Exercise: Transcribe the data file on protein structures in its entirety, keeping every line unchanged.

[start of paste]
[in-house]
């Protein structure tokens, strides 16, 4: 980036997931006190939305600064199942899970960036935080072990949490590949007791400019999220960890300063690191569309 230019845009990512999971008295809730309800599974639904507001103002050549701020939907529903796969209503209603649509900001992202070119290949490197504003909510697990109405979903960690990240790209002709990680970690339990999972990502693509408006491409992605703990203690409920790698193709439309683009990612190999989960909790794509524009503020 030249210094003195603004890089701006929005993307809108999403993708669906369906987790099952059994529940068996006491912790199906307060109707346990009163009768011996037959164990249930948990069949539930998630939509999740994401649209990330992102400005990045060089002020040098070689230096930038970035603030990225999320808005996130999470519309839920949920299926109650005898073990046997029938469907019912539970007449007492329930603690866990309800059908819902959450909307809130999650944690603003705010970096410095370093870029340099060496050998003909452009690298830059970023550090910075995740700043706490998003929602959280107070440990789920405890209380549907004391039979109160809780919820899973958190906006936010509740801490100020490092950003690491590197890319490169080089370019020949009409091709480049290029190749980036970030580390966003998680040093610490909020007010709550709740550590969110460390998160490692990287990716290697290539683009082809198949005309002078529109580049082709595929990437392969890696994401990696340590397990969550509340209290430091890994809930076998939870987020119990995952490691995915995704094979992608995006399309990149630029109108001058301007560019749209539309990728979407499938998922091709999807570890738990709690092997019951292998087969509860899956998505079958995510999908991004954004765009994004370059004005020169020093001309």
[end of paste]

[in-house]
């Protein structure tokens, strides 16, 4: 980036997931006190939305600064199942899970960036935080072990949490590949007791400019999220960890300063690191569309 230019845009990512999971008295809730309800599974639904507001103002050549701020939907529903796969209503209603649509900001992202070119290949490197504003909510697990109405979903960690990240790209002709990680970690339990999972990502693509408006491409992605703990203690409920790698193709439309683009990612190999989960909790794509524009503020 030249210094003195603004890089701006929005993307809108999403993708669906369906987790099952059994529940068996006491912790199906307060109707346990009163009768011996037959164990249930948990069949539930998630939509999740994401649209990330992102400005990045060089002020040098070689230096930038970035603030990225999320808005996130999470519309839920949920299926109650005898073990046997029938469907019912539970007449007492329930603690866990309800059908819902959450909307809130999650944690603003705010970096410095370093870029340099060496050998003909452009690298830059970023550090910075995740700043706490998003929602959280107070440990789920405890209380549907004391039979109160809780919820899973958190906006936010509740801490100020490092950003690491590197890319490169080089370019020949009409091709480049290029190749980036970030580390966003998680040093610490909020007010709550709740550590969110460390998160490692990287990716290697290539683009082809198949005309002078529109580049082709595929990437392969890696994401990696340590397990969550509340209290430091890994809930076998939870987020119990995952490691995915995704094979992608995006399309990149630029109108001058301007560019749209539309990728979407499938998922091709999807570890738990709690092997019951292998087969509860899956998505079958995510999908991004954004765009994004370059004005020169020093001309």